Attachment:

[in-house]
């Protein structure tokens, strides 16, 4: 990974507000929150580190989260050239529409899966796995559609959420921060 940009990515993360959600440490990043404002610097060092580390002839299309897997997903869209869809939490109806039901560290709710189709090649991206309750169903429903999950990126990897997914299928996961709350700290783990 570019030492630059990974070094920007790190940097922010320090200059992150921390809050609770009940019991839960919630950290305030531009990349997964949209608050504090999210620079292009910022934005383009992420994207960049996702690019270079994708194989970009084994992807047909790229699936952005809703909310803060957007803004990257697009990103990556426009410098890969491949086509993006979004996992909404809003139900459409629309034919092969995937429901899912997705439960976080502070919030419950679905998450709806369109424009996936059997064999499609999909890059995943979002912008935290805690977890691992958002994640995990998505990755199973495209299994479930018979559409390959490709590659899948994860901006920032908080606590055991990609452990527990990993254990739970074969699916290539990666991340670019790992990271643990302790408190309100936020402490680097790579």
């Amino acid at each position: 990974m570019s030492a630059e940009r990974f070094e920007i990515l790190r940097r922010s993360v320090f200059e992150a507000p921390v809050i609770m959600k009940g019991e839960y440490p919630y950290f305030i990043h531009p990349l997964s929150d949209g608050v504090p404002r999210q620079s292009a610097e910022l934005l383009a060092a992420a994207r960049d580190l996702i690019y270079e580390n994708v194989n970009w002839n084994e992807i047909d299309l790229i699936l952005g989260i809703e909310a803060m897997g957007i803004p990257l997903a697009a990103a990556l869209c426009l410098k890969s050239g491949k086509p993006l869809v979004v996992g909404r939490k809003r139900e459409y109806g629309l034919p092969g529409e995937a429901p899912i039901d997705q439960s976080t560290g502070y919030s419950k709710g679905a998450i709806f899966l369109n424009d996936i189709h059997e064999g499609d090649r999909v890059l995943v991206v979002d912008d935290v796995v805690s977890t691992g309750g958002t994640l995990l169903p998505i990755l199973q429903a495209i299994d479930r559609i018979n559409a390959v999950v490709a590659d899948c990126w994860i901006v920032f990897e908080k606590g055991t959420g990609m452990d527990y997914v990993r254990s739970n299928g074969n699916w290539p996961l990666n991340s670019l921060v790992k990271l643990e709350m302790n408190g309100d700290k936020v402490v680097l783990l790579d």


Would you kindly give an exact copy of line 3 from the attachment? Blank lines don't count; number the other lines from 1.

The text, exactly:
């Amino acid at each position: 990974m570019s030492a630059e940009r990974f070094e920007i990515l790190r940097r922010s993360v320090f200059e992150a507000p921390v809050i609770m959600k009940g019991e839960y440490p919630y950290f305030i990043h531009p990349l997964s929150d949209g608050v504090p404002r999210q620079s292009a610097e910022l934005l383009a060092a992420a994207r960049d580190l996702i690019y270079e580390n994708v194989n970009w002839n084994e992807i047909d299309l790229i699936l952005g989260i809703e909310a803060m897997g957007i803004p990257l997903a697009a990103a990556l869209c426009l410098k890969s050239g491949k086509p993006l869809v979004v996992g909404r939490k809003r139900e459409y109806g629309l034919p092969g529409e995937a429901p899912i039901d997705q439960s976080t560290g502070y919030s419950k709710g679905a998450i709806f899966l369109n424009d996936i189709h059997e064999g499609d090649r999909v890059l995943v991206v979002d912008d935290v796995v805690s977890t691992g309750g958002t994640l995990l169903p998505i990755l199973q429903a495209i299994d479930r559609i018979n559409a390959v999950v490709a590659d899948c990126w994860i901006v920032f990897e908080k606590g055991t959420g990609m452990d527990y997914v990993r254990s739970n299928g074969n699916w290539p996961l990666n991340s670019l921060v790992k990271l643990e709350m302790n408190g309100d700290k936020v402490v680097l783990l790579d």